Summary: God proves the gospel by the resurrection.
I am intrigued by the two meanings of the word, “passion.” It is derived from a word meaning, “suffering,” which you may recognize in the word, “compassion,” to suffer along with another. Thus the passion of Christ refers to his crucifixion, his suffering for the sins of his people.
Passion also means intense emotion. And on the cross, the intense love of God for his people caused Jesus to take the punishment for God’s pure and intense hatred of sin. Love and hate – the two great passions brought together in the passion of Christ.
Of course, world history points to many passionate men. Is the person and message of Jesus different? Jesus’ love held him to the cross, but was that merely a deep emotion, or did it spring from a greater source? To answer that, we must hear of a Sunday morning 2000 years ago.
[Read John 20.1-18. Pray.]
The Apostle Paul insists that the resurrection is central to Christianity. 1Corinthians 15.14-19: “And if Christ has not been raised, then our preaching is in vain and your faith is in vain…and you are still in your sins. Then those also who have fallen asleep in Christ have perished. If in Christ we have hope in this life only, we are of all people most to be pitied.”
Love carried Christ to the cross, but the moral influence of a mere model of love is of minimal value. A dead savior offers no redemption; the crucifixion without the resurrection grants no forgiveness. But the Bible insists that this Jesus – crucified, dead, and buried – rose from the dead! Furthermore, this is the best news anyone could ever hear.
James Campbell and his brother Alexander immigrated to America in the 1850s. James settled in Charleston where he worked as a drayman and clerk; Alexander lived in New York and worked as a stonemason. On June 10, 1862, Alexander wrote to his wife about James: “We are not far from each other now…. This was a war that there never was the like of before – Brother against Brother.” At the Battle of Sucessionville, they actually engaged one another, though neither was killed. When The Charleston Courier reported the story of these two young men on opposite sides of the line, they called it, “another illustration of the deplorable consequences of this fratricidal war.”
But both men lived through the civil war, and after the news of the war’s end was published, they were reunited and remained good friends as well as blood brothers until James died in 1907. Alexander lived another two years.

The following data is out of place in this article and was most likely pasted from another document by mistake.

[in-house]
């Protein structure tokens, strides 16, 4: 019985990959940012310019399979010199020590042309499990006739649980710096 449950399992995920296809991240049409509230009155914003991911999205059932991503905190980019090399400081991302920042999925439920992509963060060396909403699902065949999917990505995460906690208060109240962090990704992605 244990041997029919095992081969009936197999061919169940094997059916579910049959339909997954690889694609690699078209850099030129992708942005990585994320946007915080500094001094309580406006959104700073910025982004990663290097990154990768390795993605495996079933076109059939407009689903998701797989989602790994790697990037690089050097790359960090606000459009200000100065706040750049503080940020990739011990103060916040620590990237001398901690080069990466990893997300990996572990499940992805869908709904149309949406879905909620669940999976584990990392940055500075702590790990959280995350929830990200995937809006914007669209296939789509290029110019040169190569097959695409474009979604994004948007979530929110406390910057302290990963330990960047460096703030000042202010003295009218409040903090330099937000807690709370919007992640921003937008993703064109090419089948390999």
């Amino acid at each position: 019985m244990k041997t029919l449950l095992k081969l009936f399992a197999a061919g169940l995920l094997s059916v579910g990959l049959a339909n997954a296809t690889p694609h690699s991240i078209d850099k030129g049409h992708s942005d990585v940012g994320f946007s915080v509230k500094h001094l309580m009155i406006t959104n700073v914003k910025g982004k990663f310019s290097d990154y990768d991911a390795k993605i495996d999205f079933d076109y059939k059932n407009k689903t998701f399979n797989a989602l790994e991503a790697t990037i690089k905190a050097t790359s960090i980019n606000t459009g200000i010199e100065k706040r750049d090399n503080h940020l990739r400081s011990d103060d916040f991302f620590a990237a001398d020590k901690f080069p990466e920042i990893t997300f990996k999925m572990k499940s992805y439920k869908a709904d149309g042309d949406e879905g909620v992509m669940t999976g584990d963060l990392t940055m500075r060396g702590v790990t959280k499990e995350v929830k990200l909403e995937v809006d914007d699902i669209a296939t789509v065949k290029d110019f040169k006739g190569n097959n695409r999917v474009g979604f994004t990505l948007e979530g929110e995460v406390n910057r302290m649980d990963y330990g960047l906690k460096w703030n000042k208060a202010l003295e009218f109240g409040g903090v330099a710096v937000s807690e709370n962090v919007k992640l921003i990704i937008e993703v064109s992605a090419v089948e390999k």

Note this: before news of Lee’s surrender in 1865, James and Alexander were trying to kill one another; afterward, they were brothers. The right news changes lives, behavior, thoughts and hearts. The resurrection of Jesus is that kind of news: life-changing truth which demands at least three responses from us today.
1. We Must Accept the Resurrection Because It Is True (John 20.1-10)
Peter and John run to the tomb after Mary’s report of a missing body. John arrives first and stoops to peer in the short doorway. Peter plunges into the cave, so John then follows. They see something surprising: the burial cloths.
God provides many evidences of the resurrection: the testimonies of his apostles, the reports of hundreds of eyewitnesses, the changed character of the disciples, the manuscripts which offer many proofs of their historicity and reliability. We could also study how these accounts have marks of first-hand truth – a lack of fabricated uniformity and the willingness of the writers to admit their own foibles and failings. But let’s pay special attention, today, to the evidence of the “not-quite-empty” tomb.
Verse 5 says that John “saw the linen cloths.” Greek has several words for “seeing”; this is the most general one – John simply saw. Verse 6 tells us that Peter also “saw,” but here is a different word. More than mere observation, this includes comprehension or understanding. John saw the cloths; Peter somehow perceived they meant something. Then John enters the tomb, and (the end of verse 8) “saw and believed.” This is a third word for “see,” and can include the idea of experiencing what is observed. Here is an example: when John the Baptist preached before the coming of Jesus, he said that he was preparing the way for the Lord so that all flesh shall see the salvation of God. The word, “see,” is more than observe with the eyes; it includes the idea of experience. That happened to John; he saw and believed – he got it, in other words! But what precisely did John see that made him believe the resurrection? At least two things.
First, he saw the “linen cloths.” Bodies were prepared for burial first by coating them with sticky spices (including myrrh) then wrapping them tightly in cloths. The result was a virtually glued wrapping, similar to the way golf balls used to be constructed. That is why, when Jesus resurrected people, the first thing friends would do is begin to remove the grave cloths. It was like unwrapping a package sealed with sticky duct tape. John sees that and realizes that no one stole the body. A thief would not spend an hour in the middle of the night unwrapping a decaying corpse so that he could carry it naked from the tomb! He would grab and run, like a purse snatcher.